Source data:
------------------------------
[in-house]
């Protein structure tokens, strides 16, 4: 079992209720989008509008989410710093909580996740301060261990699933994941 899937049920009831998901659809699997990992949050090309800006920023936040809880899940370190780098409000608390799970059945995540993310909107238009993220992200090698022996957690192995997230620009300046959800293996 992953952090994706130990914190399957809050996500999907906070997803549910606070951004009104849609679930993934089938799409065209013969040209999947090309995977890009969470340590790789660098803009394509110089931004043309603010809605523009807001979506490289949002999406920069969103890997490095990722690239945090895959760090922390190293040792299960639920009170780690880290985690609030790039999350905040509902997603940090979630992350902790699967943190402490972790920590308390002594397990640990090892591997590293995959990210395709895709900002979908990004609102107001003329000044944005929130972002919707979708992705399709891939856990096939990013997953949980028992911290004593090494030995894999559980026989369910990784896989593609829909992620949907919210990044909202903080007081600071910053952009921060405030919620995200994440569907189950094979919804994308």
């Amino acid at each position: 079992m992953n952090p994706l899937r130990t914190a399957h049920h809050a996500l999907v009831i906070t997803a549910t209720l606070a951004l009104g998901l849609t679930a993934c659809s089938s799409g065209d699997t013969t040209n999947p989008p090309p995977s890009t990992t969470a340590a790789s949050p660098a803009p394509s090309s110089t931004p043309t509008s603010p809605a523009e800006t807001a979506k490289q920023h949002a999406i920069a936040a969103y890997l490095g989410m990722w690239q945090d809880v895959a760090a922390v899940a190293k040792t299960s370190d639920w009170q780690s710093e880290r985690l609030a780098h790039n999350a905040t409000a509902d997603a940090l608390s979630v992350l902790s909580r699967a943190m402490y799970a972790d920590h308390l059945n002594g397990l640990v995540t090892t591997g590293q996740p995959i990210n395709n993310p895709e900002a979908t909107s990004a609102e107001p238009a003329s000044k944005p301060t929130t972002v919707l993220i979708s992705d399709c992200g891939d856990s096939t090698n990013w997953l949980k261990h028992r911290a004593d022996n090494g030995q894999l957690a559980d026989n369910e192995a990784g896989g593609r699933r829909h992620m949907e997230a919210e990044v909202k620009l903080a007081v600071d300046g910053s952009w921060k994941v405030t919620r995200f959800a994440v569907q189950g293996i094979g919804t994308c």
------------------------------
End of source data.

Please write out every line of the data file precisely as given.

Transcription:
[in-house]
């Protein structure tokens, strides 16, 4: 079992209720989008509008989410710093909580996740301060261990699933994941 899937049920009831998901659809699997990992949050090309800006920023936040809880899940370190780098409000608390799970059945995540993310909107238009993220992200090698022996957690192995997230620009300046959800293996 992953952090994706130990914190399957809050996500999907906070997803549910606070951004009104849609679930993934089938799409065209013969040209999947090309995977890009969470340590790789660098803009394509110089931004043309603010809605523009807001979506490289949002999406920069969103890997490095990722690239945090895959760090922390190293040792299960639920009170780690880290985690609030790039999350905040509902997603940090979630992350902790699967943190402490972790920590308390002594397990640990090892591997590293995959990210395709895709900002979908990004609102107001003329000044944005929130972002919707979708992705399709891939856990096939990013997953949980028992911290004593090494030995894999559980026989369910990784896989593609829909992620949907919210990044909202903080007081600071910053952009921060405030919620995200994440569907189950094979919804994308």
């Amino acid at each position: 079992m992953n952090p994706l899937r130990t914190a399957h049920h809050a996500l999907v009831i906070t997803a549910t209720l606070a951004l009104g998901l849609t679930a993934c659809s089938s799409g065209d699997t013969t040209n999947p989008p090309p995977s890009t990992t969470a340590a790789s949050p660098a803009p394509s090309s110089t931004p043309t509008s603010p809605a523009e800006t807001a979506k490289q920023h949002a999406i920069a936040a969103y890997l490095g989410m990722w690239q945090d809880v895959a760090a922390v899940a190293k040792t299960s370190d639920w009170q780690s710093e880290r985690l609030a780098h790039n999350a905040t409000a509902d997603a940090l608390s979630v992350l902790s909580r699967a943190m402490y799970a972790d920590h308390l059945n002594g397990l640990v995540t090892t591997g590293q996740p995959i990210n395709n993310p895709e900002a979908t909107s990004a609102e107001p238009a003329s000044k944005p301060t929130t972002v919707l993220i979708s992705d399709c992200g891939d856990s096939t090698n990013w997953l949980k261990h028992r911290a004593d022996n090494g030995q894999l957690a559980d026989n369910e192995a990784g896989g593609r699933r829909h992620m949907e997230a919210e990044v909202k620009l903080a007081v600071d300046g910053s952009w921060k994941v405030t919620r995200f959800a994440v569907q189950g293996i094979g919804t994308c």